Tuesday, December 20, 2011

Friday, November 25, 2011

Mocha Compositing Test: Backyard UFOs

3D Studio Max + Adobe Aftereffects+ Mocha + Adobe Photoshop + Final Cut Pro + Canon 5D Mark II

Sunday, November 20, 2011

Motion Tracking Tutorial with Mocha

I was on a compositing job, when I "accidentally" bumped into and used the Mocha Matchmover which now comes in as a package with Adobe Aftereffects CS5. Mocha is a full featured stand-alone motion/camera tracker which uses a planar tracking method instead of the default point tracking in AE. Its tracks a region instead of a point and thus gives us a more accurate tracking data.

I am writing a simple tutorial which shows you how to import your tracking data on to AE from Mocha.

1. Open Mocha. Select New and import the footage you what to track.

2. Click the planar tracking tool from the top toolset and draw the region you want to track in the video.

3. Go to > Track > Forward Tracking. After its done, you can also do a Backward Tracking to ensure accuracy.

4. If you are happy with the tracking, select Export Tracking Data

5. Save it to AE . The tracking data is then saved as a Txt file.

Now for this example, we want to add a screen to the phone. We will do it in Photoshop as its just a 2D shot.

6. Open Adobe AE. Import the footage. Save the first frame as a PSD File.

7. Open Photoshop. Open the PSD File. Drag and drop the image you want to add to the shot as the screen.

8. Use Distort to align the image in perspective to the screen.

9. Now we will add some blur to match the image with the video. Select and Gaussian Blur the top portion of the screen.

10. Save the PSD.

11. Open Adobe AE. Import the PSD file and put the screen layer on top of video.

12. Goto Layer> Create a New Null Object.

13. Now open the tracking data text file you've exported from Mocha in notepad and copy the content.

14. In AE, select the Null object and click Cntrl (Apple) + Paste to bring in the tracking data to the null object.

15. Parent the Screen layer to the null object.

That's it! You now have an artificial screen on your phone!

Friday, November 11, 2011

Tutorial: Easy composition with Adobe After effects for your Photos

Photo-montaging in photoshop can be a pain when you want to create a seamless and detailed composition. Here is an easy to follow tutorial which shows you how to use Adobe After effects to create photorealistic compositions, the no-frills way.

Take a look at the following example. I am trying to create an actual dynamic background to this rather dull original toy photograph.

This is the final result we are gonna get after completing these easy steps in AE.

1. Open Adobe After effects and import the original image and the background plate to the project window. Go to Composition>Create a new composition and set the dimensions as needed. Now drag the background plate image on to the composition timeline below. Also drag the Original image to the composition timeline and above the background plate layer.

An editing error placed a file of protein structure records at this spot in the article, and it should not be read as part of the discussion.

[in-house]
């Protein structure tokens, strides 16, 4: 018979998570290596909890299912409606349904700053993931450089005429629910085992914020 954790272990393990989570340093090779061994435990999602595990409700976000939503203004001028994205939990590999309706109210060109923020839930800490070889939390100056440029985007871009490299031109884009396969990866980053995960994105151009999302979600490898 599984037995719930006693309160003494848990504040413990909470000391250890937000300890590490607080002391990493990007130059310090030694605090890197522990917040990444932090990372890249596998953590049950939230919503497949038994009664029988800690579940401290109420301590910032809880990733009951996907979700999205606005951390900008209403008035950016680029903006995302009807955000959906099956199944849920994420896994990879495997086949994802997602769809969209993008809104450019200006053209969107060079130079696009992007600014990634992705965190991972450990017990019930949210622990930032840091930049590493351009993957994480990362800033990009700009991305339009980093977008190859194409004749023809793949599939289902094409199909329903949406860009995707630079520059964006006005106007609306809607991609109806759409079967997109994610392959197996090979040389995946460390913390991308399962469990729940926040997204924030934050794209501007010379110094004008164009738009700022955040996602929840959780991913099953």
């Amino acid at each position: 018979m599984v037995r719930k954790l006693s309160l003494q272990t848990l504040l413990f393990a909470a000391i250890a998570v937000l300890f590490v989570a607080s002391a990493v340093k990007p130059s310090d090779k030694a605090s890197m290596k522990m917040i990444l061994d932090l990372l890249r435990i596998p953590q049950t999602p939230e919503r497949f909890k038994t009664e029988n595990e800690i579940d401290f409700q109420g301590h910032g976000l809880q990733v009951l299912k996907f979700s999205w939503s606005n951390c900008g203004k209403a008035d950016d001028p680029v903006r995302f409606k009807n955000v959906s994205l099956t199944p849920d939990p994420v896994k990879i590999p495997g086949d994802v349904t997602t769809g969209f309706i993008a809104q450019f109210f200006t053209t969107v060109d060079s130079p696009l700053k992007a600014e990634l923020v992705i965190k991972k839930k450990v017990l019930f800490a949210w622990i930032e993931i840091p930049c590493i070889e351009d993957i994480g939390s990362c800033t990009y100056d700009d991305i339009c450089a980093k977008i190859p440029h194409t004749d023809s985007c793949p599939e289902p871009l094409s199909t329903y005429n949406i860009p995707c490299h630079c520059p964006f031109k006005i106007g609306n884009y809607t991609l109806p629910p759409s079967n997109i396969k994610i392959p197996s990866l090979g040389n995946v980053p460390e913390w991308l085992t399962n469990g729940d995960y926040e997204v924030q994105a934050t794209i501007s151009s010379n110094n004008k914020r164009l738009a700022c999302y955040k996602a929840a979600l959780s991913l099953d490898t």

2. Now select the Original image layer. Go to Effects> Keying and select Keylight 1.0. Now select the Color Picker icon next to the screen color option in the keylight 1.0 window and pick the color you want to remove from the original image.

3. The image looks messy now. But dont worry, we are not finished yet. Reduce the screen grain option from the keylight window till the glitch go away. In this case, the image was fine at 50.

Here you will notice that the background image fades out as you bring down the screen grain. That sort of makes your life unintentionally easy as it makes our foreground sharper and clearer.

4. Now you can match your background plate to the subject's temperature. Select the background plate, go to Effects> Color Correction> Curves. Here, I am moving the green channel a bit up.

Thats it. An easy, hassle-free, photo-realistic background for your still life photography!

Monday, September 26, 2011

Tutorial: Quick Sky Replacement using Photoshop

Here's an easy tutorial on doing a quick sky replacement using photoshop.

1. Load up your image in photoshop.

2. Now take in the sky image you want to add to your shot and place it above the original shot aligning it the way you want.

3. Duplicate the Background layer and place it on top of the sky layer. Convert the layer to Black & White.

4. Bring in the Level controls and use the sliders to create a matte out of that layer . Check the below image.

5. Change the layer's blending mode to Multiply. You can see the sky layer underneath showing up really nice in the composition.

6. Now go to Edit> Copy Merged and Paste it. A new merged layer will be created on top. Turn off the visibility of the Sky Layer and the Matte Layer. Change the merged layer's blending mode to screen.

7. You can match the colors using Curves or Level adjustments.

Thursday, September 1, 2011

CineGraph: Flag on Wire

click on the image to view the CineGraph

CineGraph | 67 Frames | Gif